Last Saturday, I attended the annual Fall Forum hosted by the Colorado Association for Music Therapy (CAMT). The Fall Forum is primarily an educational event and CAMT invites different speakers to talk on topics related to music therapy.
One of the speakers this year was Dr. Blythe Lagasse, a professor at Colorado State University. I really enjoy hearing Blythe speak. She has a wonderful talent for explaining complex topics in a very user-friendly, easy-to-understand way.
On Saturday Blythe talked about what it needed to identify and assess the quality of research. A major buzzword in the health-care field is “evidence-based practice,” or making sure that there is research supporting the interventions you are applying, whether you be a music therapist, physical therapist, or doctor. And not only that the research has been done, but that your therapeutic work is based on the research.
It’s not always easy. On the one hand, it’s our professional responsibility as a clinician to keep up with the latest research in the field. On the other hand, many of us are out of practice reading research and, quite frankly, it’s hard to find the time.
So Blythe offered a great system for easily understanding quality research. And although it’s beyond the scope of this article to re-hash all of her information (hmmm…maybe I can ask her to write a guest post?), I did want to tell you about three cool resources she shared that I hope might benefit you:
Okay, seriously, what can’t Google do? Apparently Google has a “scholar” search engine you can use to find research articles. Use Google Scholar to easily search for research by topic, keeping in mind that most of the time you will only get an abstract and not the full text for the article.
It’s easy to find–click on the “more” tab at the top of your screen and scroll down to “Scholar.” Type your topic in the search engine and go!
As an example, I typed in “music therapy pain” and got these results:
Note that for every article Google finds, it not only lists the title, authors, and a brief description, but there’s a link that reads “Cited by (#).” This tells you the number of articles that use (“cite”) that particular study. It’s generally a good thing for research to be cited by others.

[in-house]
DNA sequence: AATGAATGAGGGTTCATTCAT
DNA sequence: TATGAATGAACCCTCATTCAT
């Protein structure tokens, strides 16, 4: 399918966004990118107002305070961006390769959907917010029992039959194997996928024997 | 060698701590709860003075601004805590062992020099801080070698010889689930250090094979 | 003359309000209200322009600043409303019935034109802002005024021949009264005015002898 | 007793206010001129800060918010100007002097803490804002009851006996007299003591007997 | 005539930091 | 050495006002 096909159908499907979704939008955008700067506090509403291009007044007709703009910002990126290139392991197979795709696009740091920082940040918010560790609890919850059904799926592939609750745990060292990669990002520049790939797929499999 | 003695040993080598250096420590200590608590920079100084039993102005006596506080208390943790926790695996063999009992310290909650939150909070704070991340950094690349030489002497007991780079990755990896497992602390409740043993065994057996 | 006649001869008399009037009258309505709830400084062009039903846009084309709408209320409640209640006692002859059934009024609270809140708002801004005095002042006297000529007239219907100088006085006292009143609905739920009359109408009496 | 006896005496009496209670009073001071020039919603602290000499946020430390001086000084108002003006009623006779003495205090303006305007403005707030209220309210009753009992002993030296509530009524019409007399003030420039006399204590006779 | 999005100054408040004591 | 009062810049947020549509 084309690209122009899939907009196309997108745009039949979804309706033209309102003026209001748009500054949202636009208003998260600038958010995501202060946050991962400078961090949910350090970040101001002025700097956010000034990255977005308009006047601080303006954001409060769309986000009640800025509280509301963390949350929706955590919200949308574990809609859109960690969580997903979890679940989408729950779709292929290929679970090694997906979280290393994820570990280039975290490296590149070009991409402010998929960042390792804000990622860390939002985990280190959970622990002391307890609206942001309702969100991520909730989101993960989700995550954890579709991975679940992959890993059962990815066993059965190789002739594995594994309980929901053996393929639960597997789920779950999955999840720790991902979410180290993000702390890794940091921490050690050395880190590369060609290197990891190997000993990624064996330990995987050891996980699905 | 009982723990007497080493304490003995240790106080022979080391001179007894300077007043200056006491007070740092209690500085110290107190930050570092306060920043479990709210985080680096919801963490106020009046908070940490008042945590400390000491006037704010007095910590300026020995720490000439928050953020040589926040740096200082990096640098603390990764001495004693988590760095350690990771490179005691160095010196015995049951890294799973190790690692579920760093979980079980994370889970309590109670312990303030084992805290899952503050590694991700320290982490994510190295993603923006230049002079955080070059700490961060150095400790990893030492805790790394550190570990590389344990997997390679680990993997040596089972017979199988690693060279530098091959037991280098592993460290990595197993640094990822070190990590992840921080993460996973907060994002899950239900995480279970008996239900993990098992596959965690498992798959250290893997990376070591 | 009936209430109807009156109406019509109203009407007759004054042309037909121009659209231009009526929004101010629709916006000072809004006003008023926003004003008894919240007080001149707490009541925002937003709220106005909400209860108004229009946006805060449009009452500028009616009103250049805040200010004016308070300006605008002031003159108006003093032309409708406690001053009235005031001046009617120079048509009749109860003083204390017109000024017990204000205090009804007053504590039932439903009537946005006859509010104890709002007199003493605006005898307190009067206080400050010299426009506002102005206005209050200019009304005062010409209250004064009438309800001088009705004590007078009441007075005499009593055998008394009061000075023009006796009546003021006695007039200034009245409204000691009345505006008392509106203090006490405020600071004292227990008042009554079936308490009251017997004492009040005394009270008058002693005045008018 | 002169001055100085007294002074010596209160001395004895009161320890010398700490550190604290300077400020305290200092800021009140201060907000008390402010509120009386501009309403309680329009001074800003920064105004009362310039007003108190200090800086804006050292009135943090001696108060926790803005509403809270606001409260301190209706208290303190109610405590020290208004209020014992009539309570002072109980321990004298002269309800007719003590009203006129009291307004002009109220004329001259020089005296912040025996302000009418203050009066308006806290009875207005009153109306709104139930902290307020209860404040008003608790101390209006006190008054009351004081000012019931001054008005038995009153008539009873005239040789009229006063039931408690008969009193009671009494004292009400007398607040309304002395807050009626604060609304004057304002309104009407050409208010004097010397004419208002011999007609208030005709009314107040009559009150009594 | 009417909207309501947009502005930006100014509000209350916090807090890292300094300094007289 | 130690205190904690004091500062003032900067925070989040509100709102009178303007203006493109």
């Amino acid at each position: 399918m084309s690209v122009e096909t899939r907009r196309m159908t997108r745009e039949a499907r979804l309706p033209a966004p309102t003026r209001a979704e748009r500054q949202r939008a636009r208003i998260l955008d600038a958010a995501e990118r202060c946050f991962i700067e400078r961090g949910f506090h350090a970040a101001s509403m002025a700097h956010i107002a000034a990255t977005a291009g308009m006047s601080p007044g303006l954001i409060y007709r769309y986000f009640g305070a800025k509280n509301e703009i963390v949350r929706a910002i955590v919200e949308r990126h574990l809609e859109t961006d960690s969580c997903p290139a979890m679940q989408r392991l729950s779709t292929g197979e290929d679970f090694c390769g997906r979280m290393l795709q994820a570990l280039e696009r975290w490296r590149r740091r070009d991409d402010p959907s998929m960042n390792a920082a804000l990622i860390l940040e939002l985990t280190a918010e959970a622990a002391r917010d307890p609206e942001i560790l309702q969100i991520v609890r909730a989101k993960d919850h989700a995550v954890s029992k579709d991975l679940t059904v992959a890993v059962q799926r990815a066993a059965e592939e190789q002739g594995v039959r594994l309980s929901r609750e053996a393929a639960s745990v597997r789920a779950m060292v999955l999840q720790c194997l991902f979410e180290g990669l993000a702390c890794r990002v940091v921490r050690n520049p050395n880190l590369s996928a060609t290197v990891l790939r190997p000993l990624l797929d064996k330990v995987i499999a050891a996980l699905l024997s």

PubMed (found here: http://www.ncbi.nlm.nih.gov/pubmed/) is Blythe’s recommendation for a free online research database. As with Google Scholar, you can do a basic search for research articles by topic area.
Again, as with Google Scholar, most of the time you’ll only be given access to the abstract. BUT–the really cool thing about PubMed is this “Free Full Text” tab you see at the topic of the search results:
“Full text” means you can read the entire article, not just the abstract and “free” means, well…free. Click on the “Free Full Text” tab to see which articles from that search you can have access to in full.
Impact Factor (IF)
The IF is to research journals what Technorati is to blogs.
The IF is calculation for rating the strength of a research journal (not an article, an entire journal) compared to other journals in a similar topic area. Generally speaking, the higher the ranking, the better the journal. Keep in mind, though, that there is some controversy as to the validity and potential misuse of this tool.
To check out a journal’s IF, go to www.sciencegateway.org and click on the “rank” tab. You’ll be taken to a list of topic areas. Click on your topic area of choice and you’ll find a list of journals in that area. The journals at the top have the higher IF ranking.
As an example, here are the top journals in Neuroscience:
And, finally, just for fun, I looked up my Master’s thesis on Google Scholar. It was published in the Journal of Music Therapy. And it’s there!
I am very excited to announce that I’ve finished my very first ebook! It’s titled Music Therapy Maven’s Productivity Primer: 7 Tips to Help YOU Do More in Less Time and it can be yours FOR FREE by entering your email address here:
Here’s to your increased productivity!